By Jared Cummans
For the next two months, all anyone will be talking about is who will win the November election and how that will impact our nation. From our economic standing to our energy policy, each presidential candidate offers a different plan for how they plan to move forward. One investing segment that is of particular interest is that of alternative energy as the Republican and Democratic parties have very opposing views and policies for green energy. The biggest question that alternative energy investors are asking is whether or not a Mitt Romney presidency will mean troubled times for this green sector.
Romney has been quite adamant about his energy policy and how he intends to set himself apart from our current president. Romney has attacked the Obama administration for its subsidies and tax breaks for companies like Solyndra, calling it irresponsible and unethical funding. Romney’s plan aims to attack fossil fuels with full force, making the U.S., Canada, and Mexico energy independent by the year 2020. One of his biggest policies will focus on fast-tracking the Keystone XL Pipeline, a controversial project that has the potential to bring a significant amount of oil sands into the country from Canada.
Romney promises that coal will no longer be a four letter word in his administration, but that clean coal will be praised and used in a much wider manner. “I will pursue dramatic regulatory reform to accelerate the exploration and development of oil and gas, to facilitate construction of vital infrastructure and to preserve and expand crucial electricity capacity. I will streamline permitting processes and create fixed timelines. Businesses can live with yes or no, but government must stop saying maybe or wait” says Romney.
Though Romney maintains that he will be investing in renewable energy, his focus will be almost entirely on fossil fuels, which could leave green companies like First Solar (NASDAQ:FSLR) out to dry. Romney’s energy stance will come with a list of advantages and disadvantages for renewable energy which we outline below.
One of the things that Romney is aiming for is to allow a free market to find the best and brightest green energy companies. As government subsidies are pulled, as is Romney’s plan, only the biggest and best companies will be able to survive, allowing investors to find the strongest alternative energy companies to allocate to. Though he claims to be a proponent of alternative forms of energy, Romney thinks they should live or die by free economics, as he would likely fall under the category of those who feel that alternative energy will never become widespread in our lifetimes.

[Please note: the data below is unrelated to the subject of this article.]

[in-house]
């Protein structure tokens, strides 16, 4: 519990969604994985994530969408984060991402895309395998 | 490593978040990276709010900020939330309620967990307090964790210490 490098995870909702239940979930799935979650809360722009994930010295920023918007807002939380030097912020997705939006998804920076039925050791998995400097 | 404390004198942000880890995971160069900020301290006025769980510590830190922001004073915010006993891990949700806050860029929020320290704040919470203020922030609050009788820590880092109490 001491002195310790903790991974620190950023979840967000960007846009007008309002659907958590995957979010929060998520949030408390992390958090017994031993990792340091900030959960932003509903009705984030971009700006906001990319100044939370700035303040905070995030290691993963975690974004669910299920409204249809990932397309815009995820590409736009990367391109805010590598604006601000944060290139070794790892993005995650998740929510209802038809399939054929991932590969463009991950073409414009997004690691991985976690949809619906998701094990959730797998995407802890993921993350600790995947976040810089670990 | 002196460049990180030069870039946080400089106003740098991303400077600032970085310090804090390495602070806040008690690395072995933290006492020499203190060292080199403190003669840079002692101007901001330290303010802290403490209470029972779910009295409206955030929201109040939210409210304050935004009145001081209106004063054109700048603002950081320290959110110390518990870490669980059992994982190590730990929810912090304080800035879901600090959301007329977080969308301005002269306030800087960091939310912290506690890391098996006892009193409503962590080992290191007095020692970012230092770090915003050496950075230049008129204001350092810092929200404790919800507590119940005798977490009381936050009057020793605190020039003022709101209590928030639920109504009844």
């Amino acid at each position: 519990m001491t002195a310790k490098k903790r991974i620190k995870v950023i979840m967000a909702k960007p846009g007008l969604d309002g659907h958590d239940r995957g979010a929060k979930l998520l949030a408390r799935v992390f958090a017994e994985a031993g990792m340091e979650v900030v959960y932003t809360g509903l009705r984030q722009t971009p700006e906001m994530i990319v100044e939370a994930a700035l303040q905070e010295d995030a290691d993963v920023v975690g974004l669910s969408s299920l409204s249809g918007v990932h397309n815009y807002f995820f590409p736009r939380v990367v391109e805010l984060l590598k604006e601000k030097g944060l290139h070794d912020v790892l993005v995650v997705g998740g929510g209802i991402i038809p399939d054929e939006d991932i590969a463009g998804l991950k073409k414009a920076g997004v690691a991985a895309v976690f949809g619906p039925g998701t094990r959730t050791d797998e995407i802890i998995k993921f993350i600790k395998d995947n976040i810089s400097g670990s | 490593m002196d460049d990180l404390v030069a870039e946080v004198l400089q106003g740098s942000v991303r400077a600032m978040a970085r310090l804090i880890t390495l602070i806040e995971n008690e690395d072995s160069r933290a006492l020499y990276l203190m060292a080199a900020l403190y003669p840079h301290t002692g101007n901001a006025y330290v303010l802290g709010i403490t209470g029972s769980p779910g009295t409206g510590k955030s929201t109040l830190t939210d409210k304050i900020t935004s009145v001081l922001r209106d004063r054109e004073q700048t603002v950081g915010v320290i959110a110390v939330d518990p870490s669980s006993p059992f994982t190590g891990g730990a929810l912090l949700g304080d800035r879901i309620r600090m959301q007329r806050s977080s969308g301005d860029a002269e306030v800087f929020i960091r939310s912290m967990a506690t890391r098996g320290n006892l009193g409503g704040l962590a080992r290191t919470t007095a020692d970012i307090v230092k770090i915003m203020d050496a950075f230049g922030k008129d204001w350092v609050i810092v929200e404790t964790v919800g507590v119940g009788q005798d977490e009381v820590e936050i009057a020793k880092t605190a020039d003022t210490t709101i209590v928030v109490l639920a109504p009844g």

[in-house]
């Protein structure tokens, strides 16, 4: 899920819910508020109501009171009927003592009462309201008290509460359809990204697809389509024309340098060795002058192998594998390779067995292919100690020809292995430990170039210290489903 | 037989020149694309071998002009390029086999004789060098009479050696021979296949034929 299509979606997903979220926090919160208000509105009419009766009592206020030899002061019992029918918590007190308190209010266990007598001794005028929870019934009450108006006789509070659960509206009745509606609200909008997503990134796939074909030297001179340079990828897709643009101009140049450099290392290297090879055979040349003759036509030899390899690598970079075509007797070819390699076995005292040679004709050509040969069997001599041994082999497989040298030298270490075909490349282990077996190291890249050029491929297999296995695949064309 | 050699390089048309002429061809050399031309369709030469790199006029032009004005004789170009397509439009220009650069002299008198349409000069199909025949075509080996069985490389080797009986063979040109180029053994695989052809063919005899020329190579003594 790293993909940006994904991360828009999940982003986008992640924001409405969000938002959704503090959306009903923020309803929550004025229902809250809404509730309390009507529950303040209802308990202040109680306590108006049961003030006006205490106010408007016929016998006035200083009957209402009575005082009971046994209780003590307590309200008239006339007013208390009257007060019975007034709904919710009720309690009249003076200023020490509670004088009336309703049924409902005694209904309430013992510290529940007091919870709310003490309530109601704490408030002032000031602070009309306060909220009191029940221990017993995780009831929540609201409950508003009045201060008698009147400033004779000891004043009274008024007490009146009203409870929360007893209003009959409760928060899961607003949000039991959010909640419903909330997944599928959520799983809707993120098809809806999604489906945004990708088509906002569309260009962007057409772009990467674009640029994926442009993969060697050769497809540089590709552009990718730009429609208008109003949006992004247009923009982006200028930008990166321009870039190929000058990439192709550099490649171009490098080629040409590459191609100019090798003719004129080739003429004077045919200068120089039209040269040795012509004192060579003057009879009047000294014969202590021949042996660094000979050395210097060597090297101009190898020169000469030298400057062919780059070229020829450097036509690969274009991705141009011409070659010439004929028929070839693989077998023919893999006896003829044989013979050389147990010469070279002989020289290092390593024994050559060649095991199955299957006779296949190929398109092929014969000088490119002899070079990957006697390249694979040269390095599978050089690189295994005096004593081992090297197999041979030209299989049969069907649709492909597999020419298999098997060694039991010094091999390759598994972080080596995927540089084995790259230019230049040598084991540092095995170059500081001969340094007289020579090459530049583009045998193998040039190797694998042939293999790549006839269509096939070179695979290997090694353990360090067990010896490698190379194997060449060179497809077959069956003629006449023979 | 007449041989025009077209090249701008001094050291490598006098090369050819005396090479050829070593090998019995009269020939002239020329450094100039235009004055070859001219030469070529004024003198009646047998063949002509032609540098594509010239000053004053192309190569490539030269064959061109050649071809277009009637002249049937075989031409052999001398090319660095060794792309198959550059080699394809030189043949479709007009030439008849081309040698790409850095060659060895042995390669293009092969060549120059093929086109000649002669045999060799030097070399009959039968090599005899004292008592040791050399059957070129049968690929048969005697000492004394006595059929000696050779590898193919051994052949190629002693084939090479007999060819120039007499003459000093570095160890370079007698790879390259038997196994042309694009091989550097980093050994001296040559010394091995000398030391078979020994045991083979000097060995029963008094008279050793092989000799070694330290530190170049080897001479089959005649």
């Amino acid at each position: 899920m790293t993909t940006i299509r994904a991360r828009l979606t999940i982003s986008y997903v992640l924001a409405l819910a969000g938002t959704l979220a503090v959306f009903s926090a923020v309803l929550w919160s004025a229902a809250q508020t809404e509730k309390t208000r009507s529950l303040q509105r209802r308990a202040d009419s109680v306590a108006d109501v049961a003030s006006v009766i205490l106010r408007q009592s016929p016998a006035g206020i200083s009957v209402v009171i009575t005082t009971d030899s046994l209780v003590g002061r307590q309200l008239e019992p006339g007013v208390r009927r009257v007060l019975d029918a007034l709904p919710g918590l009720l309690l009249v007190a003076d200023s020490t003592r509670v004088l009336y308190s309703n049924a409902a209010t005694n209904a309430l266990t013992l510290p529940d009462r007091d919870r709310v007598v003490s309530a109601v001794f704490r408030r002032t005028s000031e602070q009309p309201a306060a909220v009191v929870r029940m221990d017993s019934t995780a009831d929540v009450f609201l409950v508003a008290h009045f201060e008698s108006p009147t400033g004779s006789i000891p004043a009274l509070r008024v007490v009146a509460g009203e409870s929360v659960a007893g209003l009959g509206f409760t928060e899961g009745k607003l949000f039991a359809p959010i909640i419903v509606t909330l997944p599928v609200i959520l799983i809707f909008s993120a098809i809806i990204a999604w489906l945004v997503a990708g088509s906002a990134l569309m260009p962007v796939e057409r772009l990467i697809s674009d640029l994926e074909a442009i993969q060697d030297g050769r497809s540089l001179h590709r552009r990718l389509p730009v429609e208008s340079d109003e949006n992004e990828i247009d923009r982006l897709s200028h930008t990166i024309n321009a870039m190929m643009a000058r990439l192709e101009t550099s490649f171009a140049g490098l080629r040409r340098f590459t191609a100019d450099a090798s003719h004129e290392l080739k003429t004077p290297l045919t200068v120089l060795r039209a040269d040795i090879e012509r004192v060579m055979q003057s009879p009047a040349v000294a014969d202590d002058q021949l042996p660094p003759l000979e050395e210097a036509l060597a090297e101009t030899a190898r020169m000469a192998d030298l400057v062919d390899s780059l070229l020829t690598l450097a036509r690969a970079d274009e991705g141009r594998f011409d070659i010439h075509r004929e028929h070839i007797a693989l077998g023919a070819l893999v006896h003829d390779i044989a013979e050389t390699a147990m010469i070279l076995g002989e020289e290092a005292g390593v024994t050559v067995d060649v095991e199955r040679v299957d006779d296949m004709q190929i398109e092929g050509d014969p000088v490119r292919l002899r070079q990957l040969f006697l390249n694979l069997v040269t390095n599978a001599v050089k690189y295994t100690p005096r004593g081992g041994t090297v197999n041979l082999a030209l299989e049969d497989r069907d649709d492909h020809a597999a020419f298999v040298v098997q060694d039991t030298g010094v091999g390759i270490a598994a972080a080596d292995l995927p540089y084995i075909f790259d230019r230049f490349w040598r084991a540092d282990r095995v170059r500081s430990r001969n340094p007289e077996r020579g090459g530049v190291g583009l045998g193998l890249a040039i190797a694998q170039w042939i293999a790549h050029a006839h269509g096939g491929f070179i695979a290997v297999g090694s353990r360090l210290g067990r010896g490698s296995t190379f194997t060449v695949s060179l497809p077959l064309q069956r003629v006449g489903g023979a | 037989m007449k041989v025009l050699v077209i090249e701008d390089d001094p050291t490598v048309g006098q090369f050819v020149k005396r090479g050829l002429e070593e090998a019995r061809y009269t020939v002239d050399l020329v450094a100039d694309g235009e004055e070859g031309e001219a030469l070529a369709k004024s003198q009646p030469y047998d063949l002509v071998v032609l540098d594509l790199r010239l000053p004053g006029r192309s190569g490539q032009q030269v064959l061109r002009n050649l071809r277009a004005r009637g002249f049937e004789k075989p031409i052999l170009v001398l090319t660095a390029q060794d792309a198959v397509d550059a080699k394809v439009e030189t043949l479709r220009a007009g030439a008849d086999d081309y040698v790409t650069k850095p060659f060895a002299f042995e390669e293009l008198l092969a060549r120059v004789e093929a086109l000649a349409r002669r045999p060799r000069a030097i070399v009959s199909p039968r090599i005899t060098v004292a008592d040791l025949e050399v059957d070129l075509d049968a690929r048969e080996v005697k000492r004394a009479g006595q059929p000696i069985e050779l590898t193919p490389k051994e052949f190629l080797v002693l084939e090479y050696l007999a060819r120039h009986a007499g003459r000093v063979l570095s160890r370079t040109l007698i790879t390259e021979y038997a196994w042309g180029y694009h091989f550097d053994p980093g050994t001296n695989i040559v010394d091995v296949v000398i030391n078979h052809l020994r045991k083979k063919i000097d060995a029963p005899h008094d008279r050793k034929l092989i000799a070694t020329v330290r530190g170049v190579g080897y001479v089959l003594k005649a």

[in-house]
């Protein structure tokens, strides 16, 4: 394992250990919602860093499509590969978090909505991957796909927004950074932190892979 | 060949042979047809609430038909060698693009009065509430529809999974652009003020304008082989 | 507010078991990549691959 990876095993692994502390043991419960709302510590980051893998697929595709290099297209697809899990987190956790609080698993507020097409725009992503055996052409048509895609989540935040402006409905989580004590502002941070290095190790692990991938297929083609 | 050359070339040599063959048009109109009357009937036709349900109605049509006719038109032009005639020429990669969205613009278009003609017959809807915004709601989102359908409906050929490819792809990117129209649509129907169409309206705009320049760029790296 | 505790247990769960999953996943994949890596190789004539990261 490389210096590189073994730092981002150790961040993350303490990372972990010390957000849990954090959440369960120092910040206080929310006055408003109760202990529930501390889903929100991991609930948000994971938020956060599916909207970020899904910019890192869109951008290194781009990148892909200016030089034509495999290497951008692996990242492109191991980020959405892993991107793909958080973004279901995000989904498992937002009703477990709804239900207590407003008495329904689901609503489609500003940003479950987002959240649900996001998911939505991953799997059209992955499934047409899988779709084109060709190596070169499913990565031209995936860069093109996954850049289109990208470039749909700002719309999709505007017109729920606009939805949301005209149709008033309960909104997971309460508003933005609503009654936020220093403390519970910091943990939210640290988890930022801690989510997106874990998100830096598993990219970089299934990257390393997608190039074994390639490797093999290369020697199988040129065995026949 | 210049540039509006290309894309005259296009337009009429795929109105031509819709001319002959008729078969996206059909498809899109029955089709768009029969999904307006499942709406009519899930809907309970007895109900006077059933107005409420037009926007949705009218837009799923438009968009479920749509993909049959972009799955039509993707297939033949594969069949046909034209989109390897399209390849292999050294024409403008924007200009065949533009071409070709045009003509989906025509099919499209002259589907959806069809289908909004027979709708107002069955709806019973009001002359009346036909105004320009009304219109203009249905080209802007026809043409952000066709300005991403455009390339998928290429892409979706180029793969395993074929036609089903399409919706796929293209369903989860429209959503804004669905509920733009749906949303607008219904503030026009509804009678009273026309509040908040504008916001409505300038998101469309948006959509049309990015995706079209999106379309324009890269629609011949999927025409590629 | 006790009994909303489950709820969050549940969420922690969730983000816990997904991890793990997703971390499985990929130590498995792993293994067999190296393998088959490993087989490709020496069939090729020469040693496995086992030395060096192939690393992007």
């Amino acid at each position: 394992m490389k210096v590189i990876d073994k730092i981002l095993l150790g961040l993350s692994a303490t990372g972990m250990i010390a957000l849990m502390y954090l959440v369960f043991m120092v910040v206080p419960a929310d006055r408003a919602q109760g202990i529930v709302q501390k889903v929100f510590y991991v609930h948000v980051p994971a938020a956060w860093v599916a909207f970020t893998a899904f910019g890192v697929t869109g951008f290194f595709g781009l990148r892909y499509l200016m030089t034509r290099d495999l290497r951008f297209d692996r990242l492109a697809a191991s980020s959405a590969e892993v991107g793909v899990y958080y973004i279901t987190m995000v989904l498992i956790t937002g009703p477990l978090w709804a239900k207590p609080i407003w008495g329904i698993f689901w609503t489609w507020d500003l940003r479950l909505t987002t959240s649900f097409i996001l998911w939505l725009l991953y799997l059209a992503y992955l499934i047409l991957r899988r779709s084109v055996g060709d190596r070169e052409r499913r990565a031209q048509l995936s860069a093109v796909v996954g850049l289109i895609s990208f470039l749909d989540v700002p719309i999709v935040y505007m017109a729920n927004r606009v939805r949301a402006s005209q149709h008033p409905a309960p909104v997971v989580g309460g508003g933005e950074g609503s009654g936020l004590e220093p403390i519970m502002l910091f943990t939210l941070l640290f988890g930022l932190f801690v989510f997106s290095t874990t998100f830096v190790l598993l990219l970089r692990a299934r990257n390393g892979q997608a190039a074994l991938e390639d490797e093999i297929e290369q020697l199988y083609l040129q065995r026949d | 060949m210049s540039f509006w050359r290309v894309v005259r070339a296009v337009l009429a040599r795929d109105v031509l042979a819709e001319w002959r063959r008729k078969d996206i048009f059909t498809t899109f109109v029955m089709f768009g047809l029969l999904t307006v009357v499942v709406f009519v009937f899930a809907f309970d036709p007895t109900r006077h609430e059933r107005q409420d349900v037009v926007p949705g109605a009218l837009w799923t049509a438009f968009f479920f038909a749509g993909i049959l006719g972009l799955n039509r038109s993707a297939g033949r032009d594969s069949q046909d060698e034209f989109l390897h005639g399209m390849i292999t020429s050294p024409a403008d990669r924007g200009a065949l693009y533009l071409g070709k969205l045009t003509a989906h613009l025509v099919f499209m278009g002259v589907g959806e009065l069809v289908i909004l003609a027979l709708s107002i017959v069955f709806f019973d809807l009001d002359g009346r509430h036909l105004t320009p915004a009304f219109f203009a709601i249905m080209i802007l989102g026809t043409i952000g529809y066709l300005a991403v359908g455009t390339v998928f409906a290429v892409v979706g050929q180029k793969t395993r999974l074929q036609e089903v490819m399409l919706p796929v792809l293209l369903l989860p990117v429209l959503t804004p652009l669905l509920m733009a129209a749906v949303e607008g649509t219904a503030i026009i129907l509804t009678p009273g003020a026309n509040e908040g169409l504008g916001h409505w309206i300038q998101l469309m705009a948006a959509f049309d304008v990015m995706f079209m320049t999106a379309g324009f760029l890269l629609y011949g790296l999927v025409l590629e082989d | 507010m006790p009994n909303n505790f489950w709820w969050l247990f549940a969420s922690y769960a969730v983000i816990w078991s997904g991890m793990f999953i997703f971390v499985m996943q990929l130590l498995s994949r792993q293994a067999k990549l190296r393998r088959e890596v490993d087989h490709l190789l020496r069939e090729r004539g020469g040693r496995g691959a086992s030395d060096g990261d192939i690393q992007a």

Aside from a free market, Romney’s plan offers little advantages over Obama’s, as his policy to strengthen oil and gas firms leave little room for solar or wind firms.
One of the biggest attacks on Romney’s plan comes from the fact that he does not appear to be very environmentally conscious. “The word climate does not appear in the energy plan. That is a conspicuous absence” says Michael Levi of the Council on Foreign Relations in New York. Romney seems to have little in the way of climate policies to combat some of the more aggressive oil policies, like green lighting the Keystone XL Pipeline despite it travelling through one of the largest aquifers on the face of the earth. Romney’s plan is to increase burning fossil fuels which will do little to combat climate change (it in fact will be bad news for climate change management).
Of course, the biggest threat that investors need to worry about is the pulling of funds from some of the biggest names in green energy. Without government subsidies, many alternative energy companies will have trouble funding as well as breaking even. Though green energy may be better for the environment, the fact remains that these energy sources simply cannot compete with the low cost options provided by fossil fuels, hence the subsidies in the first place. Renewable energy investing has been bad enough over the past few years, but a Romney presidency could put a nail in that coffin. Of course, that is not to say that a Romney administration would potentially do wonders for fracking companies and other new oil technologies, but it is almost certain that green energy would suffer.
What to Watch
Below, we outline some of the most popular alternative energy investments to keep an eye on as the election day nears.
- First Solar (FSLR): One of the largest solar firms out there, First Solar is based in Arizona, and has a market cap of more than $1.8 billion. FSLR has lost approximately 90% since hitting its pre-recession high. That could mean a good buying opportunity, but its EPS of -6.4 (standard for most solar stocks) is less than encouraging.
- Trina Solar (NYSE:TSL): A Chinese company that has its hands in nearly every facet of developing photovoltaic modules. Unlike FSLR, this stock was able to regain lost ground from the recession through 2011, but fell prey to a major fallout that struck the entire solar world. Since peaking early last year, the stock is down about 85% while exhibiting a beta of roughly 2.92 along the way. TSL has a market cap of $289 million and trades 1.5 million times per day.
- Guggenheim Solar ETF (NYSEARCA:TAN): This ETF has more than $42 million in assets while it invests in some of the biggest names in the global solar industry. Though it is the go-to fund for most solar investors, its performance in recent years has been abysmal. TAN is down more than 78% in the trailing three years as the solar industry has been in a free fall in recent times.
Disclosure: No positions at time of writing.
Disclaimer: Commodity HQ is not an investment advisor, and any content published by Commodity HQ does not constitute individual investment advice. The opinions offered herein are not personalized recommendations to buy, sell or hold securities or investment assets. Read the full disclaimer here.